We try to console ourselves with learning all about Butterstick and his family. Somebody brings up the even more sad fact that in two years, we will have to send this little guy back to China. "How exactly do you ship a panda?" Laila wonders out loud. "Yeah," Libby chimes in. "Is it boat? Plane? Can you FedEx a panda?"

"As long as it's not USPS," Kim adds.

As it turns out, it IS FedEx.

We met Zookeeper Mo, who told us the Zoo Secret-- that despite the hype, it's really quite easy to get tickets to see the pandas, especially when it's cold. Just show up at 11:00 and claim the no-show tickets. We thank him profusely, and I'd like to think our politeness inspired what happened next. A zookeeper decided that since we were such a nice, polite crowd, she would pick up the snoozing Butterstick and parade him across the enclosure for us!

EJ takes bad pictures, but in her defense, she was a little excited. Oh yeah, and she blames her camera, too.

I'm pretty willing to bet that if we had been pushy yuppy bitches they never would have taken him out, but apparently taking pictures with frowny faces did the trick. So the moral of the story is, pout and you'll get your way.

After The Stick's curtain call and subsequent curling up in a rock pit for yet another nap-- being that cute is CRIPPLINGLY exhausting-- Mama Mei Xiang was nice enough to stroll into the enclosure to check on her barking cub and knaw on some bamboo. Of course, she completely ignored us.

Mei Xiang cannot be bothered to entertain you. There is bamboo to be eaten. Take her photo if you must.

And so, pandas seen and lunch hour successfully frittered away, we skipped out of PandaWorld and went merrily on our way, panda-monium achieved!

The mood is markedly different. Butterstick is nature's upper for Kim, Sarah, Laila and EJ!

Tuesday, December 13, 2005

forest for the trees

Quoth the New York Times editorial board:

The price tag for protection against a Category 5 hurricane, which would involve not just stronger and higher levees but also new drainage canals and environmental restoration, would very likely run to well over $32 billion. That is a lot of money. But that starting point represents just 1.2 percent of this year's estimated $2.6 trillion in federal spending, which actually overstates the case, since the cost would be spread over many years. And it is barely one-third the cost of the $95 billion in tax cuts passed just last week by the House of Representatives.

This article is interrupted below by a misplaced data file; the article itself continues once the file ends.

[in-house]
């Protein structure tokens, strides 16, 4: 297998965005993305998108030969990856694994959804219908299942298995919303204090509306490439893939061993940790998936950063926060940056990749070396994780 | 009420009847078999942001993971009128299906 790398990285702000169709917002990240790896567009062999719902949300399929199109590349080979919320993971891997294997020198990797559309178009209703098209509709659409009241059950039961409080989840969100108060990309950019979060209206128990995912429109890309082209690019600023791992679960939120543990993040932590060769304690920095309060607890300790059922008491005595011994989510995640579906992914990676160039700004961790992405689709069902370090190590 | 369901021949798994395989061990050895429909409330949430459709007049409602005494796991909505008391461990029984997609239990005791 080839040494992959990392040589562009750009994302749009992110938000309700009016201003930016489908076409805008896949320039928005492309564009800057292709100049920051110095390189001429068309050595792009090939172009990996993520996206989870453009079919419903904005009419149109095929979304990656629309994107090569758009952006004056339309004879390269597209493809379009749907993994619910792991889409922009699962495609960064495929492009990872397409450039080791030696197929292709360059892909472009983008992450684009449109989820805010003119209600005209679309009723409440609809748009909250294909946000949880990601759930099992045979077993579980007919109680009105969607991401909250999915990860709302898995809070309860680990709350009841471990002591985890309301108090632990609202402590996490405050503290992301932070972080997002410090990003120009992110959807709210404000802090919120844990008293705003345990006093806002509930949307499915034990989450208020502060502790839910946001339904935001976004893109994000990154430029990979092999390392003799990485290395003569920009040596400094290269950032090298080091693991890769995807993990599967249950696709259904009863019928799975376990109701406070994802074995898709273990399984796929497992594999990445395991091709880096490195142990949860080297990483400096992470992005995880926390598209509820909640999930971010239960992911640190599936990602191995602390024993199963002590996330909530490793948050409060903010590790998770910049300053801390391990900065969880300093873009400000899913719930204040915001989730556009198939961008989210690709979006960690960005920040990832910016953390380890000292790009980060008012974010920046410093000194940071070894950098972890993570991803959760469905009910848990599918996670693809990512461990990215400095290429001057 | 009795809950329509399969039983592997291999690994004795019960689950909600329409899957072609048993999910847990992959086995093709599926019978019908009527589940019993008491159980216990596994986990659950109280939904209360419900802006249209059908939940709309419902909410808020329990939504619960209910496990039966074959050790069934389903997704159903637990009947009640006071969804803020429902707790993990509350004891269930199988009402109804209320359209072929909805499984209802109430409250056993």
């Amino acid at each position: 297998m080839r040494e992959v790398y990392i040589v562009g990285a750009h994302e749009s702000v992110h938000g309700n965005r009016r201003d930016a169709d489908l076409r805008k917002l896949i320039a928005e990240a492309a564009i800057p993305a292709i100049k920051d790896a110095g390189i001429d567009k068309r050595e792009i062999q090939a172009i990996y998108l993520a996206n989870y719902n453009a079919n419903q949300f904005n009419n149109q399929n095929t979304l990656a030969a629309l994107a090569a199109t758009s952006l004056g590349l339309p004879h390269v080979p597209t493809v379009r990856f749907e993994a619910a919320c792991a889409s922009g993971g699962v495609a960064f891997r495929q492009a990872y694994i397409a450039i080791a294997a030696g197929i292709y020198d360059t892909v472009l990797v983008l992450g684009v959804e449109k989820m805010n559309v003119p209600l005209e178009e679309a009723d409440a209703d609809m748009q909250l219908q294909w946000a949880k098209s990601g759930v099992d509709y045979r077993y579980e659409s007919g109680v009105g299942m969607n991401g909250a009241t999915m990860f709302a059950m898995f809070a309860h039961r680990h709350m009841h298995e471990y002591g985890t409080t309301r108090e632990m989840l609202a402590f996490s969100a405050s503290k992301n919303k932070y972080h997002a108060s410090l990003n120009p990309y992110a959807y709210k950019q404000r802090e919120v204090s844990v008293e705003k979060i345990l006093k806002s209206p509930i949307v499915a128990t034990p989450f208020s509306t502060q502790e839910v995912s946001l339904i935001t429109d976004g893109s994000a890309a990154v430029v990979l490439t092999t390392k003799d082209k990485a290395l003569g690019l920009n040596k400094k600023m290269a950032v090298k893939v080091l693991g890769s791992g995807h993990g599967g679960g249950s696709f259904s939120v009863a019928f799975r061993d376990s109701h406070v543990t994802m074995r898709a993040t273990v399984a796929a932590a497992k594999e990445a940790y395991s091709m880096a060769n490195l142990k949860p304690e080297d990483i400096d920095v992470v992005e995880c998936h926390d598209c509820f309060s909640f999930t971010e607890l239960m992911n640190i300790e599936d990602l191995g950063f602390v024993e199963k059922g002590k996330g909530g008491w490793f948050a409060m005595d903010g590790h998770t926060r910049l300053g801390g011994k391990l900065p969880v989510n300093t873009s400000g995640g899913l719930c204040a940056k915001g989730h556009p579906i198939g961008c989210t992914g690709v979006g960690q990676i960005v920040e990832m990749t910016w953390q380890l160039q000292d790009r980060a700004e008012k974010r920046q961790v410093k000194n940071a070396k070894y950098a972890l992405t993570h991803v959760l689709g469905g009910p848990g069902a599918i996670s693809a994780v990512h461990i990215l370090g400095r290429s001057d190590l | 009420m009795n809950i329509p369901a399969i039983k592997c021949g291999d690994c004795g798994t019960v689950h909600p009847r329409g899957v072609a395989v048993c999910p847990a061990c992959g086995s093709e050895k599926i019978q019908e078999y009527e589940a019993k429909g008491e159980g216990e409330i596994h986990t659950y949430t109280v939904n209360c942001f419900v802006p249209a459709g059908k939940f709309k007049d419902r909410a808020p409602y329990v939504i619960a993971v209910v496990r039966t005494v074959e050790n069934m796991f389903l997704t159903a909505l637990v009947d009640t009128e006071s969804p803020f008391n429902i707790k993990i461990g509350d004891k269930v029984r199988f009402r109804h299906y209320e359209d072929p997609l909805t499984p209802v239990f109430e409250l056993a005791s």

Total allocations for the wars in Iraq and Afghanistan and the war on terror have topped $300 billion. All that money has been appropriated as the cost of protecting the nation from terrorist attacks. But what was the worst possible case we fought to prevent?

Losing a major American city.

If Democrats do not use this properly in the coming elections cycles, I'm FedExing my stuffed donkey back to DNC headquarters. Say what you will about the duties of nation-building, the morality of abortion and the stickiness of charter schools. It really pales in comparison to letting a major American city rot while slashing taxes in large part to benefit the wealthiest one percent of Americans.*

*And before you get all persnickety, I know that most of the first three tax cuts passed were a) approved by Republicans AND Democrats and b) not the flagrantly elitist kind that usually gets my knickers in a twist (for example, the largest was to slow the expansion of the alternative income tax, a move that is merely SOMEWHAT flagrantly elitist). However, the cuts debated today are for $56 billion worth of cuts on dividends and capital gains which ARE flagrantly elitist and almost exclusively benefit the kind of people who did not need to rescued from their waterlogged homes by helicopter.

Thursday, December 08, 2005

run! i see a FLAKE!

One of the (few) benefits of a northern Michigan upbringing is weather cred. I can't be all badass like the kids who actually grew up east of 8 Mile, but I DO get to make fun of Washingtonians who go apeshit at the first sign of snow. Quoth the NBC4 website: